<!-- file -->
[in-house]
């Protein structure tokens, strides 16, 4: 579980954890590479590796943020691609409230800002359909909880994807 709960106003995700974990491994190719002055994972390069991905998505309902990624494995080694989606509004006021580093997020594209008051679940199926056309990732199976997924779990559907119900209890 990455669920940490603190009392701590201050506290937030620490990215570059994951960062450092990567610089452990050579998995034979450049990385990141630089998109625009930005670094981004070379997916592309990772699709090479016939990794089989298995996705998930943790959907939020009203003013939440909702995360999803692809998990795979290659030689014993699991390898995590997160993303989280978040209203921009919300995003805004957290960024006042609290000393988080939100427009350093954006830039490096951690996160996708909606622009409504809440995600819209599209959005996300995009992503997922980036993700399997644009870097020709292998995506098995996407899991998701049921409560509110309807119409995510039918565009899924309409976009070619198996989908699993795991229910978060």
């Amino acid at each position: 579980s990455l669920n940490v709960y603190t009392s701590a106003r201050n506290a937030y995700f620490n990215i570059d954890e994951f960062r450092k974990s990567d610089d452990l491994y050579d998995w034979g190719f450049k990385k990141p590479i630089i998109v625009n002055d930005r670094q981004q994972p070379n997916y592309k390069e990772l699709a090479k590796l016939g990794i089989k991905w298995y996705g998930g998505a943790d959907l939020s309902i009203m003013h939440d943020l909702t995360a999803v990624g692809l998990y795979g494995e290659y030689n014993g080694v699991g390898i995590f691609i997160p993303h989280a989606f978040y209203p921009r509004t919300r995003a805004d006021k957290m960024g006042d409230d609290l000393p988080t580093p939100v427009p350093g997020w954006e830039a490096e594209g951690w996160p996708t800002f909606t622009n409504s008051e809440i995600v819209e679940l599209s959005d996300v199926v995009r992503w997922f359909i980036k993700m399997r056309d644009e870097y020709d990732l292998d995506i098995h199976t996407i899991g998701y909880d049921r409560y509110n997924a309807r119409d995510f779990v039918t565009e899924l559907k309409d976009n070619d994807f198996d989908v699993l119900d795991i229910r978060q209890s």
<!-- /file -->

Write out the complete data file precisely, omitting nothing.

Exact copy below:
[in-house]
């Protein structure tokens, strides 16, 4: 579980954890590479590796943020691609409230800002359909909880994807 709960106003995700974990491994190719002055994972390069991905998505309902990624494995080694989606509004006021580093997020594209008051679940199926056309990732199976997924779990559907119900209890 990455669920940490603190009392701590201050506290937030620490990215570059994951960062450092990567610089452990050579998995034979450049990385990141630089998109625009930005670094981004070379997916592309990772699709090479016939990794089989298995996705998930943790959907939020009203003013939440909702995360999803692809998990795979290659030689014993699991390898995590997160993303989280978040209203921009919300995003805004957290960024006042609290000393988080939100427009350093954006830039490096951690996160996708909606622009409504809440995600819209599209959005996300995009992503997922980036993700399997644009870097020709292998995506098995996407899991998701049921409560509110309807119409995510039918565009899924309409976009070619198996989908699993795991229910978060």
């Amino acid at each position: 579980s990455l669920n940490v709960y603190t009392s701590a106003r201050n506290a937030y995700f620490n990215i570059d954890e994951f960062r450092k974990s990567d610089d452990l491994y050579d998995w034979g190719f450049k990385k990141p590479i630089i998109v625009n002055d930005r670094q981004q994972p070379n997916y592309k390069e990772l699709a090479k590796l016939g990794i089989k991905w298995y996705g998930g998505a943790d959907l939020s309902i009203m003013h939440d943020l909702t995360a999803v990624g692809l998990y795979g494995e290659y030689n014993g080694v699991g390898i995590f691609i997160p993303h989280a989606f978040y209203p921009r509004t919300r995003a805004d006021k957290m960024g006042d409230d609290l000393p988080t580093p939100v427009p350093g997020w954006e830039a490096e594209g951690w996160p996708t800002f909606t622009n409504s008051e809440i995600v819209e679940l599209s959005d996300v199926v995009r992503w997922f359909i980036k993700m399997r056309d644009e870097y020709d990732l292998d995506i098995h199976t996407i899991g998701y909880d049921r409560y509110n997924a309807r119409d995510f779990v039918t565009e899924l559907k309409d976009n070619d994807f198996d989908v699993l119900d795991i229910r978060q209890s």